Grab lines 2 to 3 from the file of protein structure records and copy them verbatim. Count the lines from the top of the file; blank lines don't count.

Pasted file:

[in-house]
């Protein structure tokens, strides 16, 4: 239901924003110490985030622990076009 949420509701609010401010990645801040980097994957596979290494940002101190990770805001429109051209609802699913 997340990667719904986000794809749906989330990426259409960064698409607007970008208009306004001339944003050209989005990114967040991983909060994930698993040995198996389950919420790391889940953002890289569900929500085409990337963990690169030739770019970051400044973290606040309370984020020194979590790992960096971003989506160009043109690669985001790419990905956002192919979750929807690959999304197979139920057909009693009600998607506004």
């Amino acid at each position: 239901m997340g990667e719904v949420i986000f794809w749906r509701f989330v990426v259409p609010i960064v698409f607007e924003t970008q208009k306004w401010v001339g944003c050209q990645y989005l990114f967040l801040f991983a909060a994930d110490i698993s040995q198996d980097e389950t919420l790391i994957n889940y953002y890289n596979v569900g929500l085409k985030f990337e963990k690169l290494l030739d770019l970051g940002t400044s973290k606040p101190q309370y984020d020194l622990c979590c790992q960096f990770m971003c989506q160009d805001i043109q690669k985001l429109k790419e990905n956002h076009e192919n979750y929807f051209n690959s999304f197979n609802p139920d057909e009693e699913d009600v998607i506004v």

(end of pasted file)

């Protein structure tokens, strides 16, 4: 239901924003110490985030622990076009 949420509701609010401010990645801040980097994957596979290494940002101190990770805001429109051209609802699913 997340990667719904986000794809749906989330990426259409960064698409607007970008208009306004001339944003050209989005990114967040991983909060994930698993040995198996389950919420790391889940953002890289569900929500085409990337963990690169030739770019970051400044973290606040309370984020020194979590790992960096971003989506160009043109690669985001790419990905956002192919979750929807690959999304197979139920057909009693009600998607506004």
């Amino acid at each position: 239901m997340g990667e719904v949420i986000f794809w749906r509701f989330v990426v259409p609010i960064v698409f607007e924003t970008q208009k306004w401010v001339g944003c050209q990645y989005l990114f967040l801040f991983a909060a994930d110490i698993s040995q198996d980097e389950t919420l790391i994957n889940y953002y890289n596979v569900g929500l085409k985030f990337e963990k690169l290494l030739d770019l970051g940002t400044s973290k606040p101190q309370y984020d020194l622990c979590c790992q960096f990770m971003c989506q160009d805001i043109q690669k985001l429109k790419e990905n956002h076009e192919n979750y929807f051209n690959s999304f197979n609802p139920d057909e009693e699913d009600v998607i506004v």